Lawsuit claims California school district covertly approved anti-Israel curricula

Leading Jewish groups seek to block ethnic studies courses at Orange County schools, claiming board illegally avoided notifying public, referred to issue as ‘the Jewish question’

Luke Tress is a JTA reporter and a former editor and reporter in New York for The Times of Israel.

Anti-Israel, pro-Palestinian activists in New York City, May 15, 2021. (Luke Tress/Times of Israel)
Anti-Israel, pro-Palestinian activists in New York City, May 15, 2021. (Luke Tress/Times of Israel)

Leading US Jewish groups on Monday said they had filed a lawsuit against a large California school district alleging the school’s board covertly approved anti-Israel curricula, deliberately depriving the Jewish community and others of their legal right to weigh in on the controversial lesson plans.

The lawsuit against Orange County’s Santa Ana Unified School District sought to overturn the curricula, in the latest salvo in a years-long battle over the handling of the Israeli-Palestinian conflict, and Jewish American representation, in ethnic studies courses in California schools.

The Anti-Defamation League, the American Jewish Committee, the legal advocacy group the Louis D. Brandeis Center for Human Rights Under Law, and Maryland’s Potomac Law Group filed the lawsuit on Friday, claiming the courses include materials biased against Jews and Israelis that veer into antisemitism.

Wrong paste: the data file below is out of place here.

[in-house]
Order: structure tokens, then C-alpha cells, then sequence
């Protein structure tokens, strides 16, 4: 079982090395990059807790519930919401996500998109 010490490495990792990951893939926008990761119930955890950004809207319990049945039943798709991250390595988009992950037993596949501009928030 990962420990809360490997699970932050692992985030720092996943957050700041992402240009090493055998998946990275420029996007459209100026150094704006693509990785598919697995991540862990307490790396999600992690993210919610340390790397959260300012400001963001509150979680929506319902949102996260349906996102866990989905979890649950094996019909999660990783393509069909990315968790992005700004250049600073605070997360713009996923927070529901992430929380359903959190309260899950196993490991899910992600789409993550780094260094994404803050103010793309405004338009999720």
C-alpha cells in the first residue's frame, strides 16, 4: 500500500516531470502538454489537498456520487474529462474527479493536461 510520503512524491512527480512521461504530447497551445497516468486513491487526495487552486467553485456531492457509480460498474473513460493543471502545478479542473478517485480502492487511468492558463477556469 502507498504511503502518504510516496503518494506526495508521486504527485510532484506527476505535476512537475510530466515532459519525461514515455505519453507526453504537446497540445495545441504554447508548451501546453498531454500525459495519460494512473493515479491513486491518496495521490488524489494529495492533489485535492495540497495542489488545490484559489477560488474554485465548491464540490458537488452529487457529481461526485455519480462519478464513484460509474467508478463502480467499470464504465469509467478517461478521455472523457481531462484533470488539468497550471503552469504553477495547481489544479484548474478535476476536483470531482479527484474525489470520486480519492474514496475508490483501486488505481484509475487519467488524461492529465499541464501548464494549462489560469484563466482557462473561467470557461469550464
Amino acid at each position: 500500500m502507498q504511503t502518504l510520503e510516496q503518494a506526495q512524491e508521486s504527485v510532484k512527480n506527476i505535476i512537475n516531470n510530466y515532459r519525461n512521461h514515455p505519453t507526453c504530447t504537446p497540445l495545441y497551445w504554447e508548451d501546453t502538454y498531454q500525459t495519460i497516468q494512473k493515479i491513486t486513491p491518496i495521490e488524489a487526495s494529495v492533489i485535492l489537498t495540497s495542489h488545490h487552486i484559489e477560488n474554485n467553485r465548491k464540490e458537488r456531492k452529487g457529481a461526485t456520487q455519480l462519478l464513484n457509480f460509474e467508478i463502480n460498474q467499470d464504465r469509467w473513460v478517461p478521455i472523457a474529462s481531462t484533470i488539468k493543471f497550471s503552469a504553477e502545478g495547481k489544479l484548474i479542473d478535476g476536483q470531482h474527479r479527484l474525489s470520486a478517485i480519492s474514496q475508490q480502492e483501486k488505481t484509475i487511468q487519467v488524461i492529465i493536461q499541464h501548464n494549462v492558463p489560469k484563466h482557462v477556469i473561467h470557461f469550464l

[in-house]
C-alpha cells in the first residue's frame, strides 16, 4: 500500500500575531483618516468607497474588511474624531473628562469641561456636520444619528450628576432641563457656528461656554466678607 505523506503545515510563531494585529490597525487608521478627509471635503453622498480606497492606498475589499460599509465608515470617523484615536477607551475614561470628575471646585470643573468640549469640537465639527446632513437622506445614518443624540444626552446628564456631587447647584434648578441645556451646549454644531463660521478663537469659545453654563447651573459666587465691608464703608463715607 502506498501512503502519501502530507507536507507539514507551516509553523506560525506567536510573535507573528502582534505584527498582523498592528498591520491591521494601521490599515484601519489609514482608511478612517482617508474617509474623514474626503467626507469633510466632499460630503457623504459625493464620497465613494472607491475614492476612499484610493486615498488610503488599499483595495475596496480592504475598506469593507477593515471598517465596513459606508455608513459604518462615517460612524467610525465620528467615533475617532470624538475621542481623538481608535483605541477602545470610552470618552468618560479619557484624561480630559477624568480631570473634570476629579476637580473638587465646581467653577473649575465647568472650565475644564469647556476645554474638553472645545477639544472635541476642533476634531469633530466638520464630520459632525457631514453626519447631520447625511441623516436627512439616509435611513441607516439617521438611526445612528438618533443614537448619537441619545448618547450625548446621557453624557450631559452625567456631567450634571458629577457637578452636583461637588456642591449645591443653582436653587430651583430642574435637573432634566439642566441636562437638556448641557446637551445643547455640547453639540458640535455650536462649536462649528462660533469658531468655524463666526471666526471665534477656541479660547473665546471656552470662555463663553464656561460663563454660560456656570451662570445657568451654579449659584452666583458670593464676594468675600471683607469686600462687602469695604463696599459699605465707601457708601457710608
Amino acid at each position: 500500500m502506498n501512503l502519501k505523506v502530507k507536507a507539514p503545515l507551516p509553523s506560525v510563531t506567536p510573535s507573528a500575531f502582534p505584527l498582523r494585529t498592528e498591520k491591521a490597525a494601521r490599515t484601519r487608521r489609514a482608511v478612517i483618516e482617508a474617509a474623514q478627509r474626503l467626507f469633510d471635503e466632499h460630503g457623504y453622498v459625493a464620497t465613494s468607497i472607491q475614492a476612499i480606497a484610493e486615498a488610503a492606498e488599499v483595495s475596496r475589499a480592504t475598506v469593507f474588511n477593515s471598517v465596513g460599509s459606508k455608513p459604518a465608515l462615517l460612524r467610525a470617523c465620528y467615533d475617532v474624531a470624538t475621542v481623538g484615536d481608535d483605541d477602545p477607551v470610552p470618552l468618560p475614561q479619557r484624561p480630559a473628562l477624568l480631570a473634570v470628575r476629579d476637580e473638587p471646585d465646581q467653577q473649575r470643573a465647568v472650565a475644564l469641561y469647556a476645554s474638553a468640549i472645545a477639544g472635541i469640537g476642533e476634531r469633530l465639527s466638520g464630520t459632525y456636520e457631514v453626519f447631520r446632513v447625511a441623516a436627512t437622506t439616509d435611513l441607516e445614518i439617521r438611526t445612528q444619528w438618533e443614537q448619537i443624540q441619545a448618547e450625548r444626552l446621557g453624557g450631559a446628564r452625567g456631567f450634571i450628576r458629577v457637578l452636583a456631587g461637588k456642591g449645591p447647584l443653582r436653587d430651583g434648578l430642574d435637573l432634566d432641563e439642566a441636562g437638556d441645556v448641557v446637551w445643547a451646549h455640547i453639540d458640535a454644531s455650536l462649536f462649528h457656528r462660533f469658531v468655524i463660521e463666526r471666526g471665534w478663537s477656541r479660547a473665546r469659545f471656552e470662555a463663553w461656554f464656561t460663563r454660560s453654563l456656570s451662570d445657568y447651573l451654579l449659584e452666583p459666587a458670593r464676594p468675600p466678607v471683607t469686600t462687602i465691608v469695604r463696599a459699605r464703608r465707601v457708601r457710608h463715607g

The lawsuit claims the school district passed the curricula for four high school courses earlier this year without providing proper notification to the public, as required by law. The Brown Act, California’s open meeting law, requires school boards to inform the public about educational agenda and plans so the community can provide input and participate in the decision-making process.

The educators were aware of potential objections from the Jewish community to the content, but avoided engaging with community members, the lawsuit said, citing material obtained from a public records request. The board’s course and curriculum subcommittee notes from October 2022 included the comment, “Address the Jewish Question — do we have to create a response,” and recommended consulting with two outside groups who had previously supported the curricula, but not with Jews.

The “Jewish question” is a term with a long antisemitic history.

Other minority groups were not discussed in the same way. For a course on Native American history, the notes included the comment, “Yes can ask for help from Native American local community, but make sure to vet them.”

The lawsuit also said the board had deliberately removed an educational unit on Arab and Muslim Americans from course materials presented to the public, which the board would have expected to be controversial.

The curricula include “one-sided anti-Israel screeds and propaganda” that say Israel is a racist, settler-colonial state that “stole” land from Palestinians and carries out unprovoked warfare against Palestinians. All but one of the approved classes is currently being taught in the school district, the lawsuit said.